Animation Nine Nine Nine
April 29, 2024 posted by Lucas Nine

Argentine “Commercial” Animation, From The 50’s Onwards

In spite of having an internationally recognized tradition of comics (“historieta” is the local term, and perhaps the most appropriate, for the same reasons that a bande desinée is not exactly a manga), Argentina does not seem to have an equally powerful equivalent in animation. One could argue economic reasons, but it is true that with a publishing industry in retreat, the Argentine historieta continues to be drawn, to the point where it’s now almost an export product. One could argue organizational reasons, because, like cats, artists can be great on their own but it’s trickier to have more than one in the room; and yet, some Argentine animators rank among the sweetest creatures of Creation. To argue budget reasons and the lack of entrepreneurs willing to invest in such an enterprise -even at the times when cinema was still a possible venture- is a little closer to the core of the issue.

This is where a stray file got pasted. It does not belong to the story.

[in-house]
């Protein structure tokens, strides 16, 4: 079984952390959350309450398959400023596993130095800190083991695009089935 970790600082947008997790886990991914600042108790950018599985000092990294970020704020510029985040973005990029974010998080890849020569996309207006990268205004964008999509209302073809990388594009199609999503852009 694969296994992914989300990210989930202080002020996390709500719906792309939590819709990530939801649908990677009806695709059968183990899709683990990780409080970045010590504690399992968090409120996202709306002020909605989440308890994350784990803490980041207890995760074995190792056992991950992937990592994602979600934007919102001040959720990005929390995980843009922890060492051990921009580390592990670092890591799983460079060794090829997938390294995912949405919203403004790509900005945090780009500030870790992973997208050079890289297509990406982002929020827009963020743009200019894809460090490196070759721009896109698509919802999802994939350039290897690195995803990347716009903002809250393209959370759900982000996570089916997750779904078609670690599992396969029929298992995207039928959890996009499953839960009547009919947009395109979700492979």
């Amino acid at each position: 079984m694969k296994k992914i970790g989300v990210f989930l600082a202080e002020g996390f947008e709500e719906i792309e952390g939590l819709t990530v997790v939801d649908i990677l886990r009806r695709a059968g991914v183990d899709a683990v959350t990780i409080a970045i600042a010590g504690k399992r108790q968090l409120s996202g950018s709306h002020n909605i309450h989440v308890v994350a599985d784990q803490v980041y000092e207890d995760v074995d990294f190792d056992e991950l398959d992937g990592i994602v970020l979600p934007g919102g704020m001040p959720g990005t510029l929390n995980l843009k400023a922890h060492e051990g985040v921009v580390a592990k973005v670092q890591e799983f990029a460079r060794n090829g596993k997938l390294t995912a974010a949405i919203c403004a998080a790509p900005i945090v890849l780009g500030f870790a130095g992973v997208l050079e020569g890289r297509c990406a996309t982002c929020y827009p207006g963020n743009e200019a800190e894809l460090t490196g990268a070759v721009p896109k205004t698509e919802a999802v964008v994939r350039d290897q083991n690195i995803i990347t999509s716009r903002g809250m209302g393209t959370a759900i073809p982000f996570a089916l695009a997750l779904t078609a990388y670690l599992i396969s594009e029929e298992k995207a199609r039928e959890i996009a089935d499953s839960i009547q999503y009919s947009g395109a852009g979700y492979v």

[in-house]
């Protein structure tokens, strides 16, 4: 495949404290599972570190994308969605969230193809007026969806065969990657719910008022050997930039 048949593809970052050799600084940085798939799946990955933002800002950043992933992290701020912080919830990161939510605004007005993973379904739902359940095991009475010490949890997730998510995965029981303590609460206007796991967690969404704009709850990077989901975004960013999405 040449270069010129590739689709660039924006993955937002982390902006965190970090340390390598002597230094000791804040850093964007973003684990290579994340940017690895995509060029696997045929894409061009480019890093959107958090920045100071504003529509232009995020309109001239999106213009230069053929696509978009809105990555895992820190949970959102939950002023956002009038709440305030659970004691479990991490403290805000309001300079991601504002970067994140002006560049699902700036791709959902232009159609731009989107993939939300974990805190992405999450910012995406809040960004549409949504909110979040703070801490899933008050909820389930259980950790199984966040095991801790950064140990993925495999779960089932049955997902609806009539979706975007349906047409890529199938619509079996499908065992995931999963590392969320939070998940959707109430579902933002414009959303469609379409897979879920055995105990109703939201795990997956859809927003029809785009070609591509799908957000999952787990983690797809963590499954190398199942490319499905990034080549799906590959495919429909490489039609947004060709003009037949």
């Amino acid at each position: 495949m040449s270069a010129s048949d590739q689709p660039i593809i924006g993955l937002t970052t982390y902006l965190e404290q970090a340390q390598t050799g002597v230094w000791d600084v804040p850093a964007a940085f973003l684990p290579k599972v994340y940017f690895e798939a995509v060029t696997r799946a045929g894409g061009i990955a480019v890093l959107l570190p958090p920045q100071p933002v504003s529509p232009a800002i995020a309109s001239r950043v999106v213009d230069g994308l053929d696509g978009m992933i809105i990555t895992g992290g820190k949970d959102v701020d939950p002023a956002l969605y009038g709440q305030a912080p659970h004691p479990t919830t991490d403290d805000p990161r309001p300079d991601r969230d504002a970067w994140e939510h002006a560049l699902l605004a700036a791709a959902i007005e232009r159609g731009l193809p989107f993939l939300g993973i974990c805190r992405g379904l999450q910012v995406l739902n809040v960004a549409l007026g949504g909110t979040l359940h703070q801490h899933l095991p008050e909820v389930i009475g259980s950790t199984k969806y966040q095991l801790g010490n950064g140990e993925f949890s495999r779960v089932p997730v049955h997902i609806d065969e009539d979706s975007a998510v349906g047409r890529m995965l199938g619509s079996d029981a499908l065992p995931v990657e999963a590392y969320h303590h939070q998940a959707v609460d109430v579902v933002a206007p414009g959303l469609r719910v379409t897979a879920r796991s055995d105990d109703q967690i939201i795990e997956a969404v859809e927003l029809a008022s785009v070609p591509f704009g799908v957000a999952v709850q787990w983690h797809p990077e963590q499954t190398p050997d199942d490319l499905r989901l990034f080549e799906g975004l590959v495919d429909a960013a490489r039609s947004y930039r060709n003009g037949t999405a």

But in order to have a recognized tradition of creators we must first have a creator at hand. It may not necessarily be the specific author of the work but just a name to relate it to. This is easy in the case of comics, even when the creators did not own the property of their creatures: Popeye was by Segar and Superman was by Siegel and Shuster. In the case of animation, with its armies of cartoonists and technicians, things are not so simple; Disney multiplied its name wherever he could, and not without good reasons. I suspect that the Argentine animation of the last decades was much more prolific than one might think, and if it didn’t seem so, it was because its efforts were scattered in a multitude of different continents and contents, rarely related to the specific name of its authors. It was in the air and was taken for granted. Its trunk was the great school of animators who devoted themselves to advertising, but the ramifications were often surprising and at times unpredictable. This is the story of just a few cases, which by no means pretends to cover the whole picture.